whipped twisted buttonhole stitch (tw 2x) Whipped twisted buttonhole, twisted 2 times, whipped, tw2 bh wh

whipped English stitch



The whipped version is much easier to make neatly.
 


 point de gaze oth216  oth216 216h

This piece is from my personal lace collection, a fragment of 1 1/2 repeats, about 3-4 inches deep.  Many shots of it may be seen on my website on the needlelace gallery page.

This photo shows the cordonnet, loosely buttonholed, the very light twisted buttonhole ground, and some other motifs.  Click on the thumbnail to get good detail, but if you tell your computer to enlarge the screen to 150% you will get even better detail.  In the lower right hand corner is an 8 petaled star pr flower embedded in a circle.  The circle is lined with one row of whipped twisted bh.  The 8 petals are covered with close buttonholing and the center of the motif is a closely buttonholed ring.

In the upper left hand corner is a small 5 petaled flower that we can only see part of.  Three of the petals are corded single Brussels and the other 2 are twisted bh, I can't be sure if it is whipped, but I don't think so.  There is a dense spot in the middle of the transparent petals.  These 2 motifs are ones I have seen in several pieces.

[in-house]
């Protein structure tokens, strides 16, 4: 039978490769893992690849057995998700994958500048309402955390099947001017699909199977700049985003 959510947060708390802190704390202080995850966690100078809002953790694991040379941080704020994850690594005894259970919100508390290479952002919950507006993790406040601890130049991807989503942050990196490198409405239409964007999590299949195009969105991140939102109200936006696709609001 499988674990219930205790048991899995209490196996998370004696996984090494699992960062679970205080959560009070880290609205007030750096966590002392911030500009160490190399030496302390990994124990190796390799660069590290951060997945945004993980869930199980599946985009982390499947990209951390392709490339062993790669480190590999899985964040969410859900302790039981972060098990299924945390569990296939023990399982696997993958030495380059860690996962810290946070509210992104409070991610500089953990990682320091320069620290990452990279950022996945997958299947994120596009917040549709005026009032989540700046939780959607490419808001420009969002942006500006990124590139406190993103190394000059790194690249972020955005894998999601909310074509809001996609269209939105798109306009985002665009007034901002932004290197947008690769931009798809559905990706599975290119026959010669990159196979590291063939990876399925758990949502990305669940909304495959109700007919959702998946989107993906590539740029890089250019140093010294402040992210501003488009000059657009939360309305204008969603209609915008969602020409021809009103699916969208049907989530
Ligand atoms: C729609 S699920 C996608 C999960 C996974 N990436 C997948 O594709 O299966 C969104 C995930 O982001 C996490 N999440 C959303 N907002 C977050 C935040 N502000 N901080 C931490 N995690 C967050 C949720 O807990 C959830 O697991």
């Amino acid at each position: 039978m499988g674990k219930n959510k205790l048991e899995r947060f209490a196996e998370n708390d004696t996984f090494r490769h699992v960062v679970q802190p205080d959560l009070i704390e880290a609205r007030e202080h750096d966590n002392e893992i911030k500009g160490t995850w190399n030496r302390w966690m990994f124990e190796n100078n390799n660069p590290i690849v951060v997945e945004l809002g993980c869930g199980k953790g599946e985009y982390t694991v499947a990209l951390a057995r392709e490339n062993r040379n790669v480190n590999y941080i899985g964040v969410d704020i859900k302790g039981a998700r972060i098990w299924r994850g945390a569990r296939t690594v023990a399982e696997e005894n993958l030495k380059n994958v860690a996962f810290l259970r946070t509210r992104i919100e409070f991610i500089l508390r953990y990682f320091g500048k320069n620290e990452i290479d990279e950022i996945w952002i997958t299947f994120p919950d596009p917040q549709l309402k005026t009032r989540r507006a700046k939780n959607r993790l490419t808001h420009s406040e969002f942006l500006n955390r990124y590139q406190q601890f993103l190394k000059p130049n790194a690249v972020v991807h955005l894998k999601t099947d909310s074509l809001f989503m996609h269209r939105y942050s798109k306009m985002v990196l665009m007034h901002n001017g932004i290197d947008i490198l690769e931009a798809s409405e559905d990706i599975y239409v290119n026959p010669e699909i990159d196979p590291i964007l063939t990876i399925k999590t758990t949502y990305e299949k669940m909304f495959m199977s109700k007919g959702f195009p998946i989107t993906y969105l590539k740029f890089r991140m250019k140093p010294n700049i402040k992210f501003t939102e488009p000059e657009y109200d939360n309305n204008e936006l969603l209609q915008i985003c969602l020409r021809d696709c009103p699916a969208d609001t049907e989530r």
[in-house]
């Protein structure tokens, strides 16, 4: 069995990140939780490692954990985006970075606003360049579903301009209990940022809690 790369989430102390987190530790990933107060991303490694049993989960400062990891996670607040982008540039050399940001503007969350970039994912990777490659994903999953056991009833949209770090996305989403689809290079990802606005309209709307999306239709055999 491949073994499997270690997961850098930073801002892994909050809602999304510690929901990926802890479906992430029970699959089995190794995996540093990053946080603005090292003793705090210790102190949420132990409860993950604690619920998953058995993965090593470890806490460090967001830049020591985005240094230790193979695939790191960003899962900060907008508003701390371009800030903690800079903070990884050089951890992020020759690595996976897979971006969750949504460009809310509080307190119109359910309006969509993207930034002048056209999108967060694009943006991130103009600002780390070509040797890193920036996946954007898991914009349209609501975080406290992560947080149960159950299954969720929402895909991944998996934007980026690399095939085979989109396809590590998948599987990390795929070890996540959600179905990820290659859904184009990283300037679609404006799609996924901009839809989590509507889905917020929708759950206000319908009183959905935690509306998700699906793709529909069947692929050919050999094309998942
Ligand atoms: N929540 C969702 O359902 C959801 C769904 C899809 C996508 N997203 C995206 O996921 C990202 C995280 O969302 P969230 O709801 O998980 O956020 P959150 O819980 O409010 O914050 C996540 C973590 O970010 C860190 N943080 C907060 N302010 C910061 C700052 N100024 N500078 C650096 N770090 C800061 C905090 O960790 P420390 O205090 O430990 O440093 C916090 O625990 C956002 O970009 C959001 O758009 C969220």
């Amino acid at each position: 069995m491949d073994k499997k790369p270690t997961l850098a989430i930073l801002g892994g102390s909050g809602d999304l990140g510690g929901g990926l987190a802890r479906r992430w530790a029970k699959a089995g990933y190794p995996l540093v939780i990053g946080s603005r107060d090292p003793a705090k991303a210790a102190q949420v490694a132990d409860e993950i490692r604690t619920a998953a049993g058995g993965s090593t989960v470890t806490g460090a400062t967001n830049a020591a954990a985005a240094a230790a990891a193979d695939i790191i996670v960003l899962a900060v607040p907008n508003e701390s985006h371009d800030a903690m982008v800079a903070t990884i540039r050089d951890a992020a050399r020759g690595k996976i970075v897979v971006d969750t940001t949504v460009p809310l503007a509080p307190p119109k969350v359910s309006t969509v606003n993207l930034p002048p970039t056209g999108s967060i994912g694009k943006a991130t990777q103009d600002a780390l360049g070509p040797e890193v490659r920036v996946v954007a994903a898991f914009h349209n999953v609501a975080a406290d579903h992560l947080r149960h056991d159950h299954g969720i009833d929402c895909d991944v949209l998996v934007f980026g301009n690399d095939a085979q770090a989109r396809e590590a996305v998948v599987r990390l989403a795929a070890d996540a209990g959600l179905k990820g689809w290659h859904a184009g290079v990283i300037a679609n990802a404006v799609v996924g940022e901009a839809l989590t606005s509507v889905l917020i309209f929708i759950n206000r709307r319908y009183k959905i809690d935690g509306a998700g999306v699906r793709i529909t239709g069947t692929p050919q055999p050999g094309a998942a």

I the upper right hand quadrant is a set of twigs with 2 sided buttonhole, (the stitches from both sides dovetailing).  The ground lies behind the twig which is on top of the ground.  Initially I thought that this meant the twig was added after the ground was done.  In the lower left quadrant is another twig with some bh rings at the tips.  At first I thought that the ground lies on top of this twig, implying that the twig was laid down along with the cordonnet and the ground was worked on top of it.  The buttonholed ring on top of the twig is clearly above the ground -- was made after the ground, or on top of the ground.

Liz Ligeti says that the usual method of working the twigs is that they are part of the cordonnet and are couched down first.  As the tw bh ground is worked it is anchored to the cordonnet twig, some ground rows anchored from one direction, and the far side ground anchored from the other direction.  The twig would then be finished by working buttonhole stitch on top of it from 2 sides, after first padding with several very thin threads.  She opined that in this piece it looks like the work is unfinished, and the lacemaker never got around to working the buttonholing on top of all the twigs -- many were just left naked.  On looking closely one can see, in fact, the ground stitches connect to the twig, half from one direction and half from the other.  The ground is not continuous, ignoring the presence of the twig, but the twig provides a way to work short ground rows.  It functions as a kind of pivot point when working the ground.  But her explanation does make sense.  So perhaps sometimes the ground was worked over the twig -- ignoring it -- and sometimes was anchored to it. See her response at http://needlelacetalk.ning.com/group/pointdegaze her comment of July 7, 2010.